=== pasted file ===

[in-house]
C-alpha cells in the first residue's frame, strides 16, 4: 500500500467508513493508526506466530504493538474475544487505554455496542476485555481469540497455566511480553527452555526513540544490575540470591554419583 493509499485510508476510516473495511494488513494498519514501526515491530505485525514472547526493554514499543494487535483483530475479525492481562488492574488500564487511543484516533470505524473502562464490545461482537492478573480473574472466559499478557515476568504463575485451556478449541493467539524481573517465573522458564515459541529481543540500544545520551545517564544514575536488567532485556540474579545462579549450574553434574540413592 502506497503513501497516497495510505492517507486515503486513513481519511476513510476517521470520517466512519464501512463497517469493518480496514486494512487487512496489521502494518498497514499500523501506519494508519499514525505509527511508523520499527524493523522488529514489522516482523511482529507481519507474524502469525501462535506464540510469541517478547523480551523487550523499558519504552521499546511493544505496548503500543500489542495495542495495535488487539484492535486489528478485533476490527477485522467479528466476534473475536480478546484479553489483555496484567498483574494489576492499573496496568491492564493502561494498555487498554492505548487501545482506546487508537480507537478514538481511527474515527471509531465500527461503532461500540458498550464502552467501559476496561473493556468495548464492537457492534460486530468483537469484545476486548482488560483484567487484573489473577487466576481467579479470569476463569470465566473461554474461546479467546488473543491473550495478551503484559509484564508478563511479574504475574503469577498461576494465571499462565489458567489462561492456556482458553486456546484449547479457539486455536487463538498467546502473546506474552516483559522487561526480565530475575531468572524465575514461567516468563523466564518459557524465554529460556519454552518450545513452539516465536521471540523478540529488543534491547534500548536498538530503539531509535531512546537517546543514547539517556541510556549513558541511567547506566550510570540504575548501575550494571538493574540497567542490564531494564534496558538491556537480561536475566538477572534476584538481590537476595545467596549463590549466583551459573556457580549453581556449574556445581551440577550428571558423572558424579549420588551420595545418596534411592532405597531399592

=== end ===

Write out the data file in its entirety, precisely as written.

[in-house]
C-alpha cells in the first residue's frame, strides 16, 4: 500500500467508513493508526506466530504493538474475544487505554455496542476485555481469540497455566511480553527452555526513540544490575540470591554419583 493509499485510508476510516473495511494488513494498519514501526515491530505485525514472547526493554514499543494487535483483530475479525492481562488492574488500564487511543484516533470505524473502562464490545461482537492478573480473574472466559499478557515476568504463575485451556478449541493467539524481573517465573522458564515459541529481543540500544545520551545517564544514575536488567532485556540474579545462579549450574553434574540413592 502506497503513501497516497495510505492517507486515503486513513481519511476513510476517521470520517466512519464501512463497517469493518480496514486494512487487512496489521502494518498497514499500523501506519494508519499514525505509527511508523520499527524493523522488529514489522516482523511482529507481519507474524502469525501462535506464540510469541517478547523480551523487550523499558519504552521499546511493544505496548503500543500489542495495542495495535488487539484492535486489528478485533476490527477485522467479528466476534473475536480478546484479553489483555496484567498483574494489576492499573496496568491492564493502561494498555487498554492505548487501545482506546487508537480507537478514538481511527474515527471509531465500527461503532461500540458498550464502552467501559476496561473493556468495548464492537457492534460486530468483537469484545476486548482488560483484567487484573489473577487466576481467579479470569476463569470465566473461554474461546479467546488473543491473550495478551503484559509484564508478563511479574504475574503469577498461576494465571499462565489458567489462561492456556482458553486456546484449547479457539486455536487463538498467546502473546506474552516483559522487561526480565530475575531468572524465575514461567516468563523466564518459557524465554529460556519454552518450545513452539516465536521471540523478540529488543534491547534500548536498538530503539531509535531512546537517546543514547539517556541510556549513558541511567547506566550510570540504575548501575550494571538493574540497567542490564531494564534496558538491556537480561536475566538477572534476584538481590537476595545467596549463590549466583551459573556457580549453581556449574556445581551440577550428571558423572558424579549420588551420595545418596534411592532405597531399592